Conservation in Children Leads to Brawl Among Adults

Conservation

The Video

I watched a fascinating YouTube video on the psychological phenomenon of Conservation in developmental stages of a child. As I scrolled down the comment section there immediately occurred a clear and virulent divide among those who watched.

This divide intrigues me. I enjoy dissecting the machinations of the human mind and the study itself was interesting but the rancor displayed in the comment section, by the various sides, is what I’d like to talk about today.

What is Conservation?

The theory, proposed by Jean Paiget, suggests when presented with various tests of liquid, numerical information, solids, and weights; children of a certain age are able to answer two questions correctly while younger children are generally only able to appropriately answer the first.

I won’t go into great detail but the experiment basically follows a simple outline that involves two equal things or groups being presented side by side and then again with their form changed in full site of the child. Younger children answer the first group as the same but the second group as different. This seems to indicate a lack of understanding the liquid when poured into a taller but narrower glass is still the same amount of liquid despite appearing taller.

The Comments

The comments broke down into three categories. One group of people saw the experiments and were convinced younger children seem to have trouble with the concept of conservation.

The second group of people thought subtle nuances from the experiment encouraged the child to answer one way or the other. Or that the children simply did not understand the concepts of more, less, and the same.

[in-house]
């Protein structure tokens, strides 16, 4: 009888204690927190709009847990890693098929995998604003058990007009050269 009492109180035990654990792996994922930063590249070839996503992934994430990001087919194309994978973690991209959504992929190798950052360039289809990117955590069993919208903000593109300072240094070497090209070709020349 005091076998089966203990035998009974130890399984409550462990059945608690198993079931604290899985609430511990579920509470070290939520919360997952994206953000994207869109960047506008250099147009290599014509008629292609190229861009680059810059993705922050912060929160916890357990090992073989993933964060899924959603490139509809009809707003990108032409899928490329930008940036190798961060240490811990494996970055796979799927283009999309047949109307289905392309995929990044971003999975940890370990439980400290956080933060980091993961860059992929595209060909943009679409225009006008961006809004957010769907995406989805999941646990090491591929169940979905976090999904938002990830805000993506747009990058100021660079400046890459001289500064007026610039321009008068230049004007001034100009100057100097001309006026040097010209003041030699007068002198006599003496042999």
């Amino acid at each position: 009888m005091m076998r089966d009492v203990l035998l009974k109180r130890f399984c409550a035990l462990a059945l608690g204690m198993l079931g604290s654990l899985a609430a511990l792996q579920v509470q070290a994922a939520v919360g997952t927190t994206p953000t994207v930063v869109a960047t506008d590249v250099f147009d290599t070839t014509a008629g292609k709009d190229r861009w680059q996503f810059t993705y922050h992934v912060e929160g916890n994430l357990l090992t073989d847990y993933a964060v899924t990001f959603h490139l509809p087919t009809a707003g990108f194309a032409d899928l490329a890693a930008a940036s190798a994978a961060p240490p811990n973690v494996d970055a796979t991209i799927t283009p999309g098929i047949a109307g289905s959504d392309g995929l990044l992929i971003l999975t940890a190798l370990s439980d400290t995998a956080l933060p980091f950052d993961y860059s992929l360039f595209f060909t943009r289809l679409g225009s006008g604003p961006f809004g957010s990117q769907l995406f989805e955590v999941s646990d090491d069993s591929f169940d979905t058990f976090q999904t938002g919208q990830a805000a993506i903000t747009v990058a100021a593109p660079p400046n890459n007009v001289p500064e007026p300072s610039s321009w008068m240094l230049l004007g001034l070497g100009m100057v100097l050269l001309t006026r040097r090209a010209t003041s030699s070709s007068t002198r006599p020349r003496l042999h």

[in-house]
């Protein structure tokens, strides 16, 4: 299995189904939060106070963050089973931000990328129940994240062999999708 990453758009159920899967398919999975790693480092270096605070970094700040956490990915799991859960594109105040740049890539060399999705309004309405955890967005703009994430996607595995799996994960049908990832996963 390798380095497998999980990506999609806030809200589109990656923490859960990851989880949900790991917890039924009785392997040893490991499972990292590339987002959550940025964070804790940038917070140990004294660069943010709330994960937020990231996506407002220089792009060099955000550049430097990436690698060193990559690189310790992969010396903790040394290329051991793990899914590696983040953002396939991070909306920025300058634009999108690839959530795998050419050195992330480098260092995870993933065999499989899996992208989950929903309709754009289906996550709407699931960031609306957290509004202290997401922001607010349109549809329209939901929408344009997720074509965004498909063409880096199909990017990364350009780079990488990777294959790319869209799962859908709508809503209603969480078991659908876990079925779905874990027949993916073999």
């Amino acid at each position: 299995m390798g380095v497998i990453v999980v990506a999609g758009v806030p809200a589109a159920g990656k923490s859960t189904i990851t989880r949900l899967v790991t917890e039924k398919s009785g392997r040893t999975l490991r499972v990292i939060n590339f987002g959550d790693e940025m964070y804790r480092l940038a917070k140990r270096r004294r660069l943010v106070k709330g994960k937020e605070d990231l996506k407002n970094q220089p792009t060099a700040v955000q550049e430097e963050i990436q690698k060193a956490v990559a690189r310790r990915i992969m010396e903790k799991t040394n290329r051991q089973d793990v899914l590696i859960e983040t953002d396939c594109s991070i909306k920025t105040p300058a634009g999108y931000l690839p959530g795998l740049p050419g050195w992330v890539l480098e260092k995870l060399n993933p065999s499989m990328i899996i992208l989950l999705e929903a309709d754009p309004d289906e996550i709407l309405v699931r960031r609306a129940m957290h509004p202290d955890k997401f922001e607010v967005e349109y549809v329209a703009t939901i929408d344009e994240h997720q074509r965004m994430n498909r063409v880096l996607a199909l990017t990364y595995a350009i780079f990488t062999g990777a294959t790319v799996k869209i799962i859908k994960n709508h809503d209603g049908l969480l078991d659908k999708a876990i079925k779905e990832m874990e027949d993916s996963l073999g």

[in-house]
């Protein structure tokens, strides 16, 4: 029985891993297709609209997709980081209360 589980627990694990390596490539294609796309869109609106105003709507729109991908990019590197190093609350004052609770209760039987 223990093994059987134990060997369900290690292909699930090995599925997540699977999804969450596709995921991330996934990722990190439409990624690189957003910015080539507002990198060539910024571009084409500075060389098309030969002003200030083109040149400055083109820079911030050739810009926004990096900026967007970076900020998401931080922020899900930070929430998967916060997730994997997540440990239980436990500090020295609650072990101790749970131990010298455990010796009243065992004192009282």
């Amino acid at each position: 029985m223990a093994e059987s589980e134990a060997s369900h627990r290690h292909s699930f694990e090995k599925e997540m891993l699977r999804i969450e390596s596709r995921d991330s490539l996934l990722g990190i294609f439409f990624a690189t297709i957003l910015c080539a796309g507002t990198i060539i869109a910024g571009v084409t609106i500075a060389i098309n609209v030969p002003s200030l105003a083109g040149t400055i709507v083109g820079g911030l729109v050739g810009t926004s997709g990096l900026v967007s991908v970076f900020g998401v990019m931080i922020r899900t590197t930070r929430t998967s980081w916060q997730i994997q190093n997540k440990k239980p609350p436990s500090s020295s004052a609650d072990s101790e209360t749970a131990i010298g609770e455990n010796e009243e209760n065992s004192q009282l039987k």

The third group thought it was cruel of the experimenter to present this as evidence for the stupidity of the child.

All three groups tried to explain why they were right and things degenerated, as comment sections often do, into personal insults and demands for sources. There was various forms of yelling at the stupidity of anyone who did not agree with the commenter.

I don’t think anyone’s opinion changed.

What did I Learn from all of this?

First off, let me say the idea of Conservation makes sense to me. I believe younger children have difficulty understanding flattened playdough has less volume than a ball of playdough. I think Conservation is real and also understand it is not done to judge the child but to understand the development of cognitive thinking in humans.

I’m also of the opinion I’m never going to make people who disagree change their mind with a comment or a simple blog post. Others are going to remain convinced their opinion is correct and there is little I can do about that.

So, should I stop writing novels, this blog? Should I stop commenting on posts? Will I stop trying to convince people my political and ideological philosophy is best for the United States and the world? Should I shrug my shoulders and give up on humanity?

The answer is, as I’m sure you’ve guessed, no. It’s really not up to me to decide how you think, even if you are being stupid. Your stupidity is your own to have and if you think something ludicrous is true; I’m going to explain why you’re wrong but having done so, it’s all on you. My responsibility is over.

In short, prepare yourself for more blogs, more novels, and more smug self-righteousness.

Tom Liberman

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